The major shift came when the networks slowly began to abandon television animation and other “children’s” programming, mainly due to declining financial profits, and ceded the field to the cable giants which now largely run the television animation industry- Nickelodeon, Cartoon Network and Disney.
It had been accepted in live-action television since the 1970s that it was both creatively and financially feasible to allow skilled writers, producers and directors to produce programming without corporate interference. Beginning in the mid-1990s with Cartoon Network, and spreading to the others as well, this mode of production now became the dominant one, with the result being the felicitous mode of production which has produced innumerable classics, too many to be fully discussed here. Finally, after quite a long struggle, people in the television animation were able to produce the kind of shows they wanted to make, what they felt was much more worthy of the attention of the audience than anything that preceded it. It not only expected that kind of attention- it demanded it. And, given how people loved what they made then and still do now, it truly was worthy of that attention.
Of course, now, television is not what it used to be. Instead of trying to unite us, it has become part of the problem, breaking us all up into separate audience components. How can television animation, or any TV genre worth its salt nowadays, try to compete with the blizzard of online offerings stealing away the people who used to be loyal towards it?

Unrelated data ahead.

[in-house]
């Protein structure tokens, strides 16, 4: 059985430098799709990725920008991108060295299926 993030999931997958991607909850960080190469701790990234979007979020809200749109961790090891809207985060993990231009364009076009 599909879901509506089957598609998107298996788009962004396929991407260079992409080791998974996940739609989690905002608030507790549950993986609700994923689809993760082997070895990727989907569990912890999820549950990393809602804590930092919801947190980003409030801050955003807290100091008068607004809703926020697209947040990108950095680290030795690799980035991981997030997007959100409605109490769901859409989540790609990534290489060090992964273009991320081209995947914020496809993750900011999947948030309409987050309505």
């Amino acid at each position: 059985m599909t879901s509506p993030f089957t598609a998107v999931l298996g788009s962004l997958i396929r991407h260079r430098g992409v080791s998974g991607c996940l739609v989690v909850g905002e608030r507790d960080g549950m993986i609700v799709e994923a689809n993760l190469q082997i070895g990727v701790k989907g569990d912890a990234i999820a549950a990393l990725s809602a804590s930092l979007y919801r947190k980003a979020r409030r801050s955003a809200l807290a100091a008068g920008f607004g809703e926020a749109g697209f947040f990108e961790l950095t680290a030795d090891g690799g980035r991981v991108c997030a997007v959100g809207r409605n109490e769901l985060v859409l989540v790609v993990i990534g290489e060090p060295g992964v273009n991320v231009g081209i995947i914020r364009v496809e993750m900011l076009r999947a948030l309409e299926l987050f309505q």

I, for one, think it will endure. For this reason….
If the diverse group of characters in television animation have anything single thing in common, it is their ability to fight back, physically and/or verbally, against any sort of threat confronting them, for they know this is the only way to overcome any sort of evil in their path. Their creators, and their cable television landlords, are no less formidable in similar circumstances. And outside media competition would just be another obstacle to most of them.
If you understand this, you will know why, while most of mainstream TV is now battered and bloodied, television animation is still standing.
David Perlmutter is a freelance writer based in Winnipeg, Manitoba, Canada. He is the author of America Toons In: A History of Television Animation (McFarland and Co.), The Singular Adventures Of Jefferson Ball (Amazon Kindle/Smashwords), The Pups (Booklocker.com), Certain Private Conversations and Other Stories (Aurora Publishing), Honey and Salt (Scarlet Leaf Publishing), Orthicon; or, the History of a Bad Idea (Linkville Press, forthcoming), and The Encyclopedia of American Animated Television Shows (Rowman and Littlefield) . His short stories can be read on Curious Fictions at Curious Fictions/David Perlmutter. He can be reached on Facebook at David Perlmutter-Writer, Twitter at @DKPLJW1, and Tumblr at The Musings of David Perlmutter (yesdavidperlmutterfan).
 Examples: My book America ‘Toons In: A History of Television Animation (Jefferson, N.C.: McFarland and Co., 2014) and The Encyclopedia of American Animated Television Shows (Lanham, MD: Rowman and Littlefield, 2018.)